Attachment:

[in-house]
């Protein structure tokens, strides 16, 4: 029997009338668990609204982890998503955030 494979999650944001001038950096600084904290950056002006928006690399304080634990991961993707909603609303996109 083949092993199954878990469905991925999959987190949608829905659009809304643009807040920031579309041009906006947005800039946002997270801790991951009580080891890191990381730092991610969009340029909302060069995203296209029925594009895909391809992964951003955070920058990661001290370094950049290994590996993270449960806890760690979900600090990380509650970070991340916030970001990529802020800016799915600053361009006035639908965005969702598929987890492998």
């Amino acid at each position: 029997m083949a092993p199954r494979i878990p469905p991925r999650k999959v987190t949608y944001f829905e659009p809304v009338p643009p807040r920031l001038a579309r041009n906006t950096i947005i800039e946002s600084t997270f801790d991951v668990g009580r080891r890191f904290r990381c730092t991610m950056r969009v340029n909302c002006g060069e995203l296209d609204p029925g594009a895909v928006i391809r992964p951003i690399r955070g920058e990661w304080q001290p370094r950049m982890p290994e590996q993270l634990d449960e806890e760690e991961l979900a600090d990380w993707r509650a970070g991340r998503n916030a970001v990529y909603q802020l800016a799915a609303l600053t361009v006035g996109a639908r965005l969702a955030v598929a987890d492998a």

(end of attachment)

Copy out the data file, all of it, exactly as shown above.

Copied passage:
[in-house]
């Protein structure tokens, strides 16, 4: 029997009338668990609204982890998503955030 494979999650944001001038950096600084904290950056002006928006690399304080634990991961993707909603609303996109 083949092993199954878990469905991925999959987190949608829905659009809304643009807040920031579309041009906006947005800039946002997270801790991951009580080891890191990381730092991610969009340029909302060069995203296209029925594009895909391809992964951003955070920058990661001290370094950049290994590996993270449960806890760690979900600090990380509650970070991340916030970001990529802020800016799915600053361009006035639908965005969702598929987890492998």
């Amino acid at each position: 029997m083949a092993p199954r494979i878990p469905p991925r999650k999959v987190t949608y944001f829905e659009p809304v009338p643009p807040r920031l001038a579309r041009n906006t950096i947005i800039e946002s600084t997270f801790d991951v668990g009580r080891r890191f904290r990381c730092t991610m950056r969009v340029n909302c002006g060069e995203l296209d609204p029925g594009a895909v928006i391809r992964p951003i690399r955070g920058e990661w304080q001290p370094r950049m982890p290994e590996q993270l634990d449960e806890e760690e991961l979900a600090d990380w993707r509650a970070g991340r998503n916030a970001v990529y909603q802020l800016a799915a609303l600053t361009v006035g996109a639908r965005l969702a955030v598929a987890d492998a």